While these efforts are moving the needle within the UAE, collaboration across borders is imperative as well. At COP26, the emirates launched a joint initiative with the U.S., known as the Agriculture Innovation Mission for Climate, or AIM. Through AIM, these two countries are addressing climate change and global hunger by boosting investments in climate-smart agriculture and food-systems innovation.
“AIM has [brought together] one of the largest ag producers in the world [the U.S.] and what, seemingly, is a small country with a very limited capability,” said Sheikh Dr. Al Qassimi. “This program was a way to raise this issue to the world and to say, ‘The agriculture industry globally will look like this if we don’t tackle [these issues].’”
Making food security a reality — and a priority
Food safety is another important issue in the UAE, for both the government and the industry.
“More and more, this region has had food security pushed up in its [list of] priorities,” said Sheikh Dr. Al Qassimi.
To address food security for all people, the UAE established the 1 Billion Meals initiative in 2020. Through this program, institutions, companies, entrepreneurs and individuals can donate meals to low-income families and other vulnerable groups around the world.
“The 1 Billion Meals initiative addresses waste so that this food that you’re all working so hard to produce doesn’t go into the landfill and does go to hungry mouths,” said Sheikh Dr. Al Qassimi. “It’s also addressing a matter of distribution — making sure that people can get to the food and the food can get to them — as one of the major definitions for food security is really accessibility.”
The Food Security Alliance is essential as well, ensuring through strategic partnerships and foreign investments the continuity of commodity supplies during crises. It includes large agricultural producers, government entities and non-governmental organizations (NGOs) from both the UAE and elsewhere in the Middle East.
“The whole region can do a lot together; it doesn’t have to be country by country,” Sheikh Dr. Al Qassimi said. “Ultimately, when you have enough players in the room together, that’s when you can create real impact. And the Food Security Alliance does this.”
Utilizing innovation and technology for the good of the people
Perhaps more so than any other country in the Middle East, the UAE is known as a center for innovation and technology; consider, for instance, the towering Burj Khalifa, an engineering feat admired the world over.
“Technology is a critical component of how we do business in this part of the world, and innovation is really the [biggest] opportunity here,” Sheikh Dr. Al Qassimi said.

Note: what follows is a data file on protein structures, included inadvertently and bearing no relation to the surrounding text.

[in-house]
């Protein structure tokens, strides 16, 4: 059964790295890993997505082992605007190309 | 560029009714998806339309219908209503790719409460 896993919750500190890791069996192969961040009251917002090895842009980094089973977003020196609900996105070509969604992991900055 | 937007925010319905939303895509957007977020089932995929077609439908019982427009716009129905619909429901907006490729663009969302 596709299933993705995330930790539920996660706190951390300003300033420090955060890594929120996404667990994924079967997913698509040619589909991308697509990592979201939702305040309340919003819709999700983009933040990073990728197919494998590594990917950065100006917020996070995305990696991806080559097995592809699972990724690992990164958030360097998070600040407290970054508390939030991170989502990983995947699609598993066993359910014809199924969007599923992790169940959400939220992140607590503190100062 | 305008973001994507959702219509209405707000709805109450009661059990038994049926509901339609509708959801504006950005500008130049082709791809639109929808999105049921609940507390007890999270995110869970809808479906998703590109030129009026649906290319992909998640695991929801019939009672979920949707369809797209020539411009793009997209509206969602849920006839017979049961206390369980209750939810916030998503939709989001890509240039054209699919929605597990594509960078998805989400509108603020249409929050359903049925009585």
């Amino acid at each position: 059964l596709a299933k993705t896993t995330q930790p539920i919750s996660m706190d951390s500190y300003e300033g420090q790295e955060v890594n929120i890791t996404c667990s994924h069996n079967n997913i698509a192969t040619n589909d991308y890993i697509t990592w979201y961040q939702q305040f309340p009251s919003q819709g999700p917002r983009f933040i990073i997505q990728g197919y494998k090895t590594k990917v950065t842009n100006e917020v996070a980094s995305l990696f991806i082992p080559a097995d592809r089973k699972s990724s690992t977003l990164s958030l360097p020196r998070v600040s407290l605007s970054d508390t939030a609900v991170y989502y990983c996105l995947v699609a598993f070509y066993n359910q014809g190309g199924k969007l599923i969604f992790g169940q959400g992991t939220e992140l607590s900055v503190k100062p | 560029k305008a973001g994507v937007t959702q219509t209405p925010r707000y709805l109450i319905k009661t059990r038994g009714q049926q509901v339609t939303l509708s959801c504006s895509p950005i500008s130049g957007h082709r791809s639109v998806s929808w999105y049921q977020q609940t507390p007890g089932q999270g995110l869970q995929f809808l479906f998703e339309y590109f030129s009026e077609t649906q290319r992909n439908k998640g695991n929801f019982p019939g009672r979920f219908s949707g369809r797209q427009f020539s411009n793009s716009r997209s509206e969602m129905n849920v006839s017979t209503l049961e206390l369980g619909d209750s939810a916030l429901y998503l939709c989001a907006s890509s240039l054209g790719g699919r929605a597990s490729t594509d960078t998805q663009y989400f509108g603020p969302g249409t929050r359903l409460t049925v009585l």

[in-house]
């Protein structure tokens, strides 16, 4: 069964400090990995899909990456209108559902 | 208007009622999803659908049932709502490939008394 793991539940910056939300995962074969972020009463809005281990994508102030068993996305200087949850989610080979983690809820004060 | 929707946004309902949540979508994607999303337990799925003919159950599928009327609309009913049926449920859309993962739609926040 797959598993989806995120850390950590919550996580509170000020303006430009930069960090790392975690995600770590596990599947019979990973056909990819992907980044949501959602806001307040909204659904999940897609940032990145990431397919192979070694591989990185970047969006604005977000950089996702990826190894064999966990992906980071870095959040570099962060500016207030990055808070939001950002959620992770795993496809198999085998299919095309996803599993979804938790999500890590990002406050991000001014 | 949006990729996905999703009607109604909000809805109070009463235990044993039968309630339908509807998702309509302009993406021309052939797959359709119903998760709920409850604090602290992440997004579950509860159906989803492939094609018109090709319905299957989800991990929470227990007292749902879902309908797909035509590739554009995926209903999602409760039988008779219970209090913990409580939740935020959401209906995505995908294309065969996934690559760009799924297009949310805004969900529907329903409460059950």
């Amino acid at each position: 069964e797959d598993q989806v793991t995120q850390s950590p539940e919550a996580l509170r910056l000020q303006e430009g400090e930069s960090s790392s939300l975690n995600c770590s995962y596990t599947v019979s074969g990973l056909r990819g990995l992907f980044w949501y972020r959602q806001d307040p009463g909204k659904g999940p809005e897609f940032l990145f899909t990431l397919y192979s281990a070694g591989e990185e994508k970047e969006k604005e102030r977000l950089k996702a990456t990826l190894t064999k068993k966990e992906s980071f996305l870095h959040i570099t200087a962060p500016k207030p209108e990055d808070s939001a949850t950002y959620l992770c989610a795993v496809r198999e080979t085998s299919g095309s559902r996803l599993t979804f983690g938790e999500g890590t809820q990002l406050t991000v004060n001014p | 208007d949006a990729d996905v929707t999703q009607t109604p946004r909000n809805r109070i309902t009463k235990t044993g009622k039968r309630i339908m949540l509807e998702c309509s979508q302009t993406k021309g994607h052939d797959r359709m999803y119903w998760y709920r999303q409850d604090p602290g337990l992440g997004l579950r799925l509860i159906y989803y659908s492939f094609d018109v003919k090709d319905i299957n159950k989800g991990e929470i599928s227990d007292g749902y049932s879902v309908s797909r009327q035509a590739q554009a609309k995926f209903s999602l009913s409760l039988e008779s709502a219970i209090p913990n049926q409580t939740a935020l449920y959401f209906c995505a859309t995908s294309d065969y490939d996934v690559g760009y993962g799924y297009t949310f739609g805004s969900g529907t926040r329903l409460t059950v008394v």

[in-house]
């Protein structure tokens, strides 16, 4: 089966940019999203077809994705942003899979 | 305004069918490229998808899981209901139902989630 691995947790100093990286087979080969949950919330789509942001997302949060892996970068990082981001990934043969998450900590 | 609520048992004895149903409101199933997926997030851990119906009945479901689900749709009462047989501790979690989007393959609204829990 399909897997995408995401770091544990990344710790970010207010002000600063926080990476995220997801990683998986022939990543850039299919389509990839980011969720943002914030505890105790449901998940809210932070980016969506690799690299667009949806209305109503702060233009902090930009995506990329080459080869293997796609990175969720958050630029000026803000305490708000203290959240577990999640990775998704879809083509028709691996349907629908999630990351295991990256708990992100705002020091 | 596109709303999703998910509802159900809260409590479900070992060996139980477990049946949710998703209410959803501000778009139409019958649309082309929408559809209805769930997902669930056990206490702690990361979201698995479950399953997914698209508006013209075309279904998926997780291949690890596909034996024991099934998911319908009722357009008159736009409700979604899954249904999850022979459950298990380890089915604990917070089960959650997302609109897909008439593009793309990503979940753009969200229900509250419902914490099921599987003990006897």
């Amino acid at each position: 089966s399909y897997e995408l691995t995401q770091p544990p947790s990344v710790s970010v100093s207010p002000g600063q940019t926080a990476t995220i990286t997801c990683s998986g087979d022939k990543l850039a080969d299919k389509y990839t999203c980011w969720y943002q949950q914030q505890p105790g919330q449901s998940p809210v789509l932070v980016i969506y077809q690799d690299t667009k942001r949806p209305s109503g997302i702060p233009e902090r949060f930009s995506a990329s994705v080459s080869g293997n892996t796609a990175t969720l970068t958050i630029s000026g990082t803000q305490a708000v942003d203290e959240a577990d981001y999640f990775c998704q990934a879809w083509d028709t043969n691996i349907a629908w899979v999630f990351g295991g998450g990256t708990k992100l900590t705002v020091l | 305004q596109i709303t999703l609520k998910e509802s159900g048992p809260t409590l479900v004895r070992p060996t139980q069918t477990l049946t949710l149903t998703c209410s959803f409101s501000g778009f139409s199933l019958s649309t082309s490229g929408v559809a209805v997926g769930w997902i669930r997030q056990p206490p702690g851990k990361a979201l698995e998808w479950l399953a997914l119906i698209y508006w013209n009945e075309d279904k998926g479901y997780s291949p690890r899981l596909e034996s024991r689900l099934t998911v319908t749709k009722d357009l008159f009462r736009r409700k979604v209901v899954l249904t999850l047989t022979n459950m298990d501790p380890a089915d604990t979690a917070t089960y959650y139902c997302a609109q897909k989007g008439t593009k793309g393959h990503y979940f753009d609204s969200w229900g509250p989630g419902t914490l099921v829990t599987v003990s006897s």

To capitalize on these strengths, the UAE is now home to several ag-tech and food parks, which “bring the brightest ideas and the industry together under one roof to research and innovate,” said Sheikh Dr. Al Qassimi.
Some of the most notable ag-tech and food parks include:
- Dubai’s Food Tech Valley, an economic zone that unites the complete food and agriculture sectors.
- ADQ’s AgTech Park in Al Ain, an ecosystem that harnesses technology to create a controlled environment that advances the UAE’s ability to grow fresh foods year-round.
- Sharjah Food Park, a sector of the Hamriyah Free Zone Authority that enables businesses to expand their food production, storage and packaging capacities.
- Sharjah Research Technology and Innovation Park, which promotes research, technology and innovation in healthcare, energy, the environment, food security and technology.
Sheikh Dr. Al Qassimi hopes that these parks will give more producers and technologists a space to collaborate on some of the country’s greatest challenges.
“It’s really up to the industry to step up and say, ‘I want to engage, I want to learn — and also, I have problems that need to be solved,’” he said. “We’ve learned in the industry that the researchers, the people who are innovating in-country, aren’t getting enough face-to-face time with the industry, and we’re looking to facilitate that more.”
In closing his presentation at Alltech ONE Dubai, Sheikh Dr. Al Qassimi acknowledged that while governments are actively working to address agriculture’s greatest challenges, the most impactful changes will be made by the people on the ground.
“Government bodies [may] deliver policy, but ultimately, if we don’t have the industry aligned with this, then this will just be a lot of wasted effort,” he said. “So, I’d leave you with this: If you’re here today, it means you want to learn. But if you meet after this, it means you’re ready to do the work.”